Directed by Joe Wright
Produced by Marty Adelstein
Screenplay by David Farr
HANNA is a movie that I fear I may be doing a disservice to as I wasn’t in the mood for the type of movie it is. It’s an espionage/revenge film with some nifty fight scenes (Eric Bana has the best ones) a straightforward plot and some good performances with enough characters bits and quirks that had me chuckling a couple of times. Which usually is enough to satisfy me in this genre. But there are plot holes large enough to throw bowling balls through. And it’s an action movie told and filmed as though it were an art house movie. But then again, what can you expect from the director of 2005’s “Pride and Prejudice” and “Atonement”? I’ve not got a thing at all against a director attempting to tell an old story in a new way but this way wasn’t my huckleberry. But again, I say that could be because I was more in the mood for some good ol’ fashioned shoot-em-up-punchy-punchy-run-run and HANNA isn’t that.
Hanna (Saoirse Ronan) is a sixteen-year old girl who has spent her entire life raised in isolation. Her whole world has been a cabin in Finland and the icy wasteland surrounding it. Her father, rogue CIA agent Eric Heller (Eric Bana) has unrelentingly trained her to be a killer, pure and simple. Hanna has extraordinary hand-to-hand combat skills, can live off the land and speak half a dozen languages fluently. Her drawback is that Eric has taught her nothing of the outside world. But she knows it’s out there and she wants to go and see what it’s like for herself.
Eric pulls out a transmitter he’s kept hidden all these years and tells Hanna if she’s truly ready to go, flip the switch to turn it on. He warns her that if she does, their enemies will come for them. Hanna turns it on. The transmitter sends out a signal that alerts CIA agent Marissa Wiegler (Cate Blanchett) that Eric is still alive. She deploys a team to dispatch him but most of them end up getting dispatched themselves. The survivors come back with Hanna, while Eric goes on the run, hiding out in Berlin. Surprisingly enough, Hanna demands to speak with Marissa who is too smart to meet with Hanna herself. She sends an agent in her place who is murdered by Hanna in an amazingly cold-blooded scene. Hanna escapes from the high tech holding facility she’s been locked in, discovering to her amazement that she’s now in Morocco. While wandering around, Hanna meets up with Sophie (Jessica Barden) who befriends her and persuades her parents (Jason Flemyng and Olivia Williams) to give Hanna a lift to Berlin. Hanna’s dad has had her memorize a number of fake back stories which she uses to convince Sophie’s parents she’s simply a very independent young lady traveling on her own (they seem to completely overlook the fact she has no money, no passport and no luggage) and she hitches a ride with them. So while Hanna gets a crash course in the ways of the world from her new surrogate family, Eric Heller and Marissa Wiegler continue to play out a deadly game of cat-and-mouse, bound by a dark and deadly secret they are actually eager to kill each other over in order to keep it buried.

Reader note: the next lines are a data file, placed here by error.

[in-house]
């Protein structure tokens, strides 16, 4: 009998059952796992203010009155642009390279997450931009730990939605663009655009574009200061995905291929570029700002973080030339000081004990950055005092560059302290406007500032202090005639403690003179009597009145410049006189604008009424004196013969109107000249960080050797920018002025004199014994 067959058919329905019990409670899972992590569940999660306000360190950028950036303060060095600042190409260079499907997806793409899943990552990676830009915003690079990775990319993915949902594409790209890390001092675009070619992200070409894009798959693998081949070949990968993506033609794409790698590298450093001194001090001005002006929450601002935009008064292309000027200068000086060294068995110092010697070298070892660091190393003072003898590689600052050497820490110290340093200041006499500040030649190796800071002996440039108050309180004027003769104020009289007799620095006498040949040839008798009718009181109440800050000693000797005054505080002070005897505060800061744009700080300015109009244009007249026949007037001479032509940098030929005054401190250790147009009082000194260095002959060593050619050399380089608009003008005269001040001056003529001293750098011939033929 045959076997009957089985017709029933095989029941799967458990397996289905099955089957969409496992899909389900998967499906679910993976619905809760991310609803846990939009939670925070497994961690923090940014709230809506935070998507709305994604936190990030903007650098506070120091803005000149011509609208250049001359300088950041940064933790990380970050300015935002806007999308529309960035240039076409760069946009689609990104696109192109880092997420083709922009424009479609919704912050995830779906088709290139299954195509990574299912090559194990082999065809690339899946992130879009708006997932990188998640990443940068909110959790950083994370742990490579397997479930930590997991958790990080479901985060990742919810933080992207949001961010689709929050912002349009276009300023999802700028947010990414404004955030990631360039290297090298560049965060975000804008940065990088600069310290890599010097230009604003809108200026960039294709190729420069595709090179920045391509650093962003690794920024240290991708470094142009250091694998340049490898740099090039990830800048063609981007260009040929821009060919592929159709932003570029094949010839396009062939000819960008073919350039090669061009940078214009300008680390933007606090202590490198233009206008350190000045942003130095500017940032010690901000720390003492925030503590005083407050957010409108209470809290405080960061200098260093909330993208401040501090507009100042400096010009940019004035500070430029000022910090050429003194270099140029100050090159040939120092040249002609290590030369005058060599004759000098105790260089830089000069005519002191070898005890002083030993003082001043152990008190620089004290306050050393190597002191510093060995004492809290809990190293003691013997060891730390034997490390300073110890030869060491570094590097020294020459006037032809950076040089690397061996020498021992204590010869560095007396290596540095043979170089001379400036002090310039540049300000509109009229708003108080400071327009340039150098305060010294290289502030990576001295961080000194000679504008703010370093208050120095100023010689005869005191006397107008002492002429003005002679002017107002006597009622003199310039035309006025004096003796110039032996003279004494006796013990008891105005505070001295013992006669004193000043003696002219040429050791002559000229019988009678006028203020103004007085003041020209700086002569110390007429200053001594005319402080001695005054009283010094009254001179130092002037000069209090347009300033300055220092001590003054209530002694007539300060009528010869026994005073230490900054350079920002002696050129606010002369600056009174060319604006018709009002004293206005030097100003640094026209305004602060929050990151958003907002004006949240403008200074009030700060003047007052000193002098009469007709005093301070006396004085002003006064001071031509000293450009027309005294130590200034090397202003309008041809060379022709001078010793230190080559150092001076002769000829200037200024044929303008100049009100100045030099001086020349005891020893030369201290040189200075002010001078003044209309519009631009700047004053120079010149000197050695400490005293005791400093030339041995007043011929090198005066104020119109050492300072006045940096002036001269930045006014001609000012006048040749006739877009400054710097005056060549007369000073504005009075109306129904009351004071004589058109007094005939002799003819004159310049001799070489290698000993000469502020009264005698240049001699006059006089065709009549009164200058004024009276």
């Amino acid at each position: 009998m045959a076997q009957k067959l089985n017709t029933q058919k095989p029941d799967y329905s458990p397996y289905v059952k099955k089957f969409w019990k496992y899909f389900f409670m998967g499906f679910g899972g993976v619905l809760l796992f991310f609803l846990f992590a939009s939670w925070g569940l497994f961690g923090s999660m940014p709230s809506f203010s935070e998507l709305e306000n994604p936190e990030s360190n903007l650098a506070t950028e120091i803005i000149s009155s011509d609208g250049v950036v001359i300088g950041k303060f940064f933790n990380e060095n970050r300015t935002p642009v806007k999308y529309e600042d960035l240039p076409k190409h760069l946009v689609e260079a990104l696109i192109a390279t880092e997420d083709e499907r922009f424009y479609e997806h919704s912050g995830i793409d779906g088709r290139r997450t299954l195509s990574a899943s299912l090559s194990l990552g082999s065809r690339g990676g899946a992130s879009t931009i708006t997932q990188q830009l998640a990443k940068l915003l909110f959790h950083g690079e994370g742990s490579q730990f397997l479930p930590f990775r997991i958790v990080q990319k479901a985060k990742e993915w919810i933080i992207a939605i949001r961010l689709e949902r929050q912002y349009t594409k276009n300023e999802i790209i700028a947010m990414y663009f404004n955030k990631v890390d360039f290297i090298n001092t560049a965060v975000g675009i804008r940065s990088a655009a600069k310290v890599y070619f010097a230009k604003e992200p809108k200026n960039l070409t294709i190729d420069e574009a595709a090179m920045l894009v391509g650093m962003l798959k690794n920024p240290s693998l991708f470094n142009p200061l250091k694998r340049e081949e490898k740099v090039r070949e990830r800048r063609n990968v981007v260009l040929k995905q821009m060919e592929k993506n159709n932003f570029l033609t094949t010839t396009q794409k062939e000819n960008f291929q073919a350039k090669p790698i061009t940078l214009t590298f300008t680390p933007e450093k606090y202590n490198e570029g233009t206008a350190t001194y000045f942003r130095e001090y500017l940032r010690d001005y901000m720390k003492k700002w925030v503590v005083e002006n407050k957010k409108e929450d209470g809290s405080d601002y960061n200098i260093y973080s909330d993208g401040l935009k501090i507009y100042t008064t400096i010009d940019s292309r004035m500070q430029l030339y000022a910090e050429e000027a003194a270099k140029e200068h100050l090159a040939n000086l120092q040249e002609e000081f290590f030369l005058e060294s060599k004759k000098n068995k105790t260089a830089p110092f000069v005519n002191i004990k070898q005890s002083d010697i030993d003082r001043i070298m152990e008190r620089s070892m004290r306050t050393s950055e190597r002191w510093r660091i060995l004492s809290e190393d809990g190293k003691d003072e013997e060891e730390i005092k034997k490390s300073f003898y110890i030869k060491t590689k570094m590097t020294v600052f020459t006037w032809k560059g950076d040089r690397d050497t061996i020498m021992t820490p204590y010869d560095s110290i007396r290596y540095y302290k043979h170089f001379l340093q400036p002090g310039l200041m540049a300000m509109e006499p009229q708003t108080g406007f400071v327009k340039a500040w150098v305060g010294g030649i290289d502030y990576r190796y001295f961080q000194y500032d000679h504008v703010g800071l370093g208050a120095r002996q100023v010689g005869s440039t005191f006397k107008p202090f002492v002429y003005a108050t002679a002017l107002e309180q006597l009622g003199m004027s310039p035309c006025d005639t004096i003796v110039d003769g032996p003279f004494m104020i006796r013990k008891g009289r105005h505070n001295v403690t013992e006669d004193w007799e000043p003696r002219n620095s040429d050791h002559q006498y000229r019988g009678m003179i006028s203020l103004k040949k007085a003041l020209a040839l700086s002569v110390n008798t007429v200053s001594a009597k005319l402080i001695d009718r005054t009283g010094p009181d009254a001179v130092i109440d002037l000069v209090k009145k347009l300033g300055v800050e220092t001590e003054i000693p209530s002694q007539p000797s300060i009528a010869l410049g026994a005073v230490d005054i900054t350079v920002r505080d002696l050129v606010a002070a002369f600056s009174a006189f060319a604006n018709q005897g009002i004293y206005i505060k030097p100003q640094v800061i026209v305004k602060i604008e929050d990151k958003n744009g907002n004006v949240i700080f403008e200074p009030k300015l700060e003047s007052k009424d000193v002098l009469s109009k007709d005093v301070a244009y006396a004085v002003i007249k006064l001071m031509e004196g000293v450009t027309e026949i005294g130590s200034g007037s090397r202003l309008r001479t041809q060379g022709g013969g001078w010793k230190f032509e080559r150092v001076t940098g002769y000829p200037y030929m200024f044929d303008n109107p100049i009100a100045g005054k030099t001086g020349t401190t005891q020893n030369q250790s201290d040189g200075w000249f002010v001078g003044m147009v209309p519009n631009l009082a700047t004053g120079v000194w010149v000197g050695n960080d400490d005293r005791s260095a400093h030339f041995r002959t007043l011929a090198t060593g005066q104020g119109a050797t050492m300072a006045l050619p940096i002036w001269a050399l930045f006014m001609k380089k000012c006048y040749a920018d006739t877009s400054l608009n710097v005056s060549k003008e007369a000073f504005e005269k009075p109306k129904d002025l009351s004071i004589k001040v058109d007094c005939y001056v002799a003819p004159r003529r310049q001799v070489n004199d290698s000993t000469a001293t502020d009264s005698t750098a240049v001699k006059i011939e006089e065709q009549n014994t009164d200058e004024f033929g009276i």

When we stick with the espionage stuff, we’ve got us a pretty good movie. Cate Blanchett appears to be having a good time being bad. The only thing off about her performance is that she loses her American southern accent right in mid-sentence in some scenes and I’m wondering if she did it on purpose, especially given what we learn about her and her relationship to Eric Heller and Hanna. And no, it’s not what you’re thinking.
I always enjoy spy/espionage movies set in Europe as they seem to be darker and less frivolous than American-set movies of the genre and HANNA takes advantage of great locations such as Germany, Morocco and Finland. I only wish the story didn’t have such obvious holes. Eric Heller has raised Hanna in a totally technological free environment for sixteen years yet she can work a computer to Google information about DNA research. Sophie’s hippie family is embarrassingly ignorant. And there are way too many fairy tales references thrown into the movie to try and give it that feel. Especially near the end when Marissa’s role as The Wicked Witch/Evil Stepmother is practically spelled out in neon.
So should you see HANNA? It’s an interesting movie; I’m not going to deny that. I can’t think of the last time I saw an art house espionage movie and HANNA is well made, I’ll give it that. It just didn’t engage me on an emotional level or make me care about its characters or what happened to them. I say wait until it comes to Netflix.